UAVs (unmanned aerial vehicles) seem to be the hottest mobile mapping technology fright now. We reported about microdrones, a multi-copter aircraft, as well as fixed-wing, unmanned aerial mapping platforms (Smartplanes.)
The more we keep looking into these systems, the more UAVs pop up from manufacturers all over the world.
To top the news, Trimble, one of the largest GPS manufacturers in the world, just announced that they acquired Gatewing, the Belgium manufacturer of a fixed-wing, smartplane that has been widely used for aerial mapping and photogrammetry.
This acquisition makes a lot of sense for Trimble. They have been known as a leader in the surveying and mapping fields. They have purchased other advanced mapping technologies before, including Geo3D, a manufacturer of mobile mapping vans, and Applanix, the integrated GPS-IMU positioning and orientation platform.
There’s only one problem: UAV’s like the Gatewing are currently not legal for commercial use in the US.
Yes, this is true.
While every other country in the world from Argentina to South Africa and Germany to Australia has commercial companies flying UAVs for surveillance, mapping, news reporting and emergency response, the FAA is still struggling to define rules on how to regulate these systems in the US.
The US is the world leader in military applications of UAVs. Drones over Pakistan and Afghanistan have been used by the US military for years. However, we are lagging behind the rest of the world when it comes to civilian and commercial use of UAVs.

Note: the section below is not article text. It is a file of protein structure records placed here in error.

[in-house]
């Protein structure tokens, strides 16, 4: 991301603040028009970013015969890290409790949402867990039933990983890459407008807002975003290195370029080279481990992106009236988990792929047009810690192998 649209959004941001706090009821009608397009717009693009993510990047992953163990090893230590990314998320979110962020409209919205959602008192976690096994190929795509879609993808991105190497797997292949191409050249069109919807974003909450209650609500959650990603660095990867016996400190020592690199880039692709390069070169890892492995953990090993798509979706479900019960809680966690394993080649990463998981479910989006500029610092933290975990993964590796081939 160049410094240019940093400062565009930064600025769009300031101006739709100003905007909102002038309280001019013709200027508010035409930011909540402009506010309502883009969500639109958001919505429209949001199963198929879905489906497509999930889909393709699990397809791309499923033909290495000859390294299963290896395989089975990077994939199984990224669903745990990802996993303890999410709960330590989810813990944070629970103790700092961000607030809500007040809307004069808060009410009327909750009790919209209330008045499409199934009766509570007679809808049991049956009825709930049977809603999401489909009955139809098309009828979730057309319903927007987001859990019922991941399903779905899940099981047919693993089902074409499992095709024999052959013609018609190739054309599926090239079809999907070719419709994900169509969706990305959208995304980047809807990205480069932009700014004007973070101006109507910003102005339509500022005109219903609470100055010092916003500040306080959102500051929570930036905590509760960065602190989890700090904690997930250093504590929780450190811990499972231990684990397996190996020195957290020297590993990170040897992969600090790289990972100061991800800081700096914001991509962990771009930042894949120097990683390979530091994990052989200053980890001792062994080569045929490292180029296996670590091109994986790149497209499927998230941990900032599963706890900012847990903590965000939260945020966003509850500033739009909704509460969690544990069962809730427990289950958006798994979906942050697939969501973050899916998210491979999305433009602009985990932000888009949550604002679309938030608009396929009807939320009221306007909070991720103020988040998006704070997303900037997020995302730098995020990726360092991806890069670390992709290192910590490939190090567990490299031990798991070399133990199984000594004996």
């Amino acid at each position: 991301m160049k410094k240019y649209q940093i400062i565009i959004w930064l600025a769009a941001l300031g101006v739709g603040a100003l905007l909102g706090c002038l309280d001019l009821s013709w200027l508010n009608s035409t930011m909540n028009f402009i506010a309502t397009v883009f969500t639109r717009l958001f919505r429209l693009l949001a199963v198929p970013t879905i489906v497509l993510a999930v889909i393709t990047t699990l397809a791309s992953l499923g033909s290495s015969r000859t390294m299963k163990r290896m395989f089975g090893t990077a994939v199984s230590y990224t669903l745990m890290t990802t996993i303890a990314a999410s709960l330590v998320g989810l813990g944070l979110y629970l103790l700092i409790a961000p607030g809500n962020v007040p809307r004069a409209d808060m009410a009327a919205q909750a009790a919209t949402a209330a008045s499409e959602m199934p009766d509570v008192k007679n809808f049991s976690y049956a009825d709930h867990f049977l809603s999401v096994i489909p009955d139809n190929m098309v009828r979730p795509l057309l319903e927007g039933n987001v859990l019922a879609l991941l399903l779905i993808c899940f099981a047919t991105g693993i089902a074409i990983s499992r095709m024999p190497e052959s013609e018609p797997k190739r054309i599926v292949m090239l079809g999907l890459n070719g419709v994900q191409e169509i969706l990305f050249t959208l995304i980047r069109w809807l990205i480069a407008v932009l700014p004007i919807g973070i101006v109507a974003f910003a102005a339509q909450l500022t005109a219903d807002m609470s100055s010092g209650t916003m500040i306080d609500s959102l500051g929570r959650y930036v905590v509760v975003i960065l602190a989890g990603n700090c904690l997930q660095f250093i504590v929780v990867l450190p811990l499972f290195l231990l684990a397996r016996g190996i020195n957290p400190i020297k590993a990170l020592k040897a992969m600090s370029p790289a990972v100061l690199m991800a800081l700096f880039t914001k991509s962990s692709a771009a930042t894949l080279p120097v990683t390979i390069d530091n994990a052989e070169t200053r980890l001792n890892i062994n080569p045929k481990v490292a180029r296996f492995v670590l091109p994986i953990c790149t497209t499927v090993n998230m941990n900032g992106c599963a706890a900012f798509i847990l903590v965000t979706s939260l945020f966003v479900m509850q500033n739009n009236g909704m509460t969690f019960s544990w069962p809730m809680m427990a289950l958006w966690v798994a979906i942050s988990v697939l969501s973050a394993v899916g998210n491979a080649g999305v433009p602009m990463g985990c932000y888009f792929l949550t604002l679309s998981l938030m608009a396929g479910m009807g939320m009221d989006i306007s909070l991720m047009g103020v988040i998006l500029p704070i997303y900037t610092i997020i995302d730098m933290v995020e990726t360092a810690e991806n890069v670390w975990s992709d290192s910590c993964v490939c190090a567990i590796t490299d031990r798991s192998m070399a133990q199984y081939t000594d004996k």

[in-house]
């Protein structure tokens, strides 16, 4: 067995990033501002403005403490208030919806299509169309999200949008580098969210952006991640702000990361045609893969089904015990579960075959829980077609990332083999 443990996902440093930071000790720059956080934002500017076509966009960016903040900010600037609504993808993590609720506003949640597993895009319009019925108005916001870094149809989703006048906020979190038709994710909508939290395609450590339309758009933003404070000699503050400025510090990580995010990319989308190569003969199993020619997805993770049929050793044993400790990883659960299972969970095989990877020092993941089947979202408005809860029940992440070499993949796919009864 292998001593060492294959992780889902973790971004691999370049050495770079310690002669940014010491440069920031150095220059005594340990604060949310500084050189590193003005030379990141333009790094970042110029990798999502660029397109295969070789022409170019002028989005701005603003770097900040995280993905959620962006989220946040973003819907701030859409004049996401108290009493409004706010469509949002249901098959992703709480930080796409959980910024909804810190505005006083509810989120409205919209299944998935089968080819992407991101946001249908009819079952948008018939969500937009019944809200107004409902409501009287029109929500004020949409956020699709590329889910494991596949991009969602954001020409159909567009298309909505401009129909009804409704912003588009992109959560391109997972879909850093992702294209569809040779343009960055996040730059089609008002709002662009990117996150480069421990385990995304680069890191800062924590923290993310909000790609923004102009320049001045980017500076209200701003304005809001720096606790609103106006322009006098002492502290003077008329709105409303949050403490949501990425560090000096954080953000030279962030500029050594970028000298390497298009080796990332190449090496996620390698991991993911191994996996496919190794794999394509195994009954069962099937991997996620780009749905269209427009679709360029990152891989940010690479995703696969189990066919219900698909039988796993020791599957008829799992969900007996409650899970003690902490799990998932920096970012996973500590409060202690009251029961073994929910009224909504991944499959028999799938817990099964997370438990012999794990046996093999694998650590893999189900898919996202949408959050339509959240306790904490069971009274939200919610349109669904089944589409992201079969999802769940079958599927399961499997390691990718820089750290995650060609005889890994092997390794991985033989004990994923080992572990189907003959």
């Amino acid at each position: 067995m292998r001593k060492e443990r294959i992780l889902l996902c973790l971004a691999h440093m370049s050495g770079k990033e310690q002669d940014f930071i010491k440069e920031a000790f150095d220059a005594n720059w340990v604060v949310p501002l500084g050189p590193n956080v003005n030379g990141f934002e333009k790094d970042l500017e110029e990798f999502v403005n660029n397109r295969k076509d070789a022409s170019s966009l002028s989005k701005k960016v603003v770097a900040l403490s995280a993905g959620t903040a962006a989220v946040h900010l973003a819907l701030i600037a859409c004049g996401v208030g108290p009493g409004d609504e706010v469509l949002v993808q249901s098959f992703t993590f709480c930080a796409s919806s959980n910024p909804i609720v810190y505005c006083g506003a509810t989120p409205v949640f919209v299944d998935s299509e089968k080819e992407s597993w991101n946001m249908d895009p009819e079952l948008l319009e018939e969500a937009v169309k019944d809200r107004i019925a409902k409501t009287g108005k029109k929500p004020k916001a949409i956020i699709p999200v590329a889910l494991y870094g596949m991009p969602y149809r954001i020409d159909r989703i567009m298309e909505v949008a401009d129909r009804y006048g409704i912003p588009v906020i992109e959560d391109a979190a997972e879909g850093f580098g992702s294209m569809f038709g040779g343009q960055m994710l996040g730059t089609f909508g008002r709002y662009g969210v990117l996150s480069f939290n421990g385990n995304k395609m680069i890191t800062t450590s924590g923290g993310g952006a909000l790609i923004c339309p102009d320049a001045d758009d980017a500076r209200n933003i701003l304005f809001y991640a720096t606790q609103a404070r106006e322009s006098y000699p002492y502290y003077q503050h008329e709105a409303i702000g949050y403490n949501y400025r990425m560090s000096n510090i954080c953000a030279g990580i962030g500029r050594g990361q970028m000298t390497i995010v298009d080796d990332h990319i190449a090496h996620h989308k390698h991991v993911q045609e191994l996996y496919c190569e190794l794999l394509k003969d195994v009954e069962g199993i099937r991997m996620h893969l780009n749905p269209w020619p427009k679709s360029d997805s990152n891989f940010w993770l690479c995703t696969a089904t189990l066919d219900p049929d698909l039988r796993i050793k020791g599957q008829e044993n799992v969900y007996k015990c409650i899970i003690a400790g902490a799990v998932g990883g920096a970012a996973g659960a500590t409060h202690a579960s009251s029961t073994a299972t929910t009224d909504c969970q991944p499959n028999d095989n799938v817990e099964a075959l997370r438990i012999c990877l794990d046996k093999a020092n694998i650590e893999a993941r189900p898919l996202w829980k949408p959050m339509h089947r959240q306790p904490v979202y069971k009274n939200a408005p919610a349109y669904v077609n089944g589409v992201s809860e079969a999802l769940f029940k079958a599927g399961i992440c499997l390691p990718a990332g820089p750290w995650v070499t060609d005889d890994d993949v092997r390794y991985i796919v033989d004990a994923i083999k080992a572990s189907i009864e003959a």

The good news is that this will change. The FAA is feverishly working on establishing rules and regulations that will allow private companies to operate Unmanned Aircraft Systems (UAS).
Unfortunately, this may still take a few years.
I just listened to a webinar on proposals for the selection of test sites. These proposals are due by the end of 2012. The FAA does not expect to have final rules in place before 2015.
What are the Rules for UAVs in the USA?
Remote control aircraft for hobby use, like RC model airplanes, are exempt from FAA regulations. A bill has been reauthorized in March of 2012 that protects Radio Control Model Aviation.
The commercial use of unmanned aircraft is not permitted in the USA:
“Currently, civilian companies may not operate a UAS as part of a business without obtaining a Special Airworthiness Certificate – Experimental Category (SAC-EC). However, this SAC-EC is very limited in scope of operational use. Only public agencies operating an unmanned aircraft” [can apply for such a Certificate]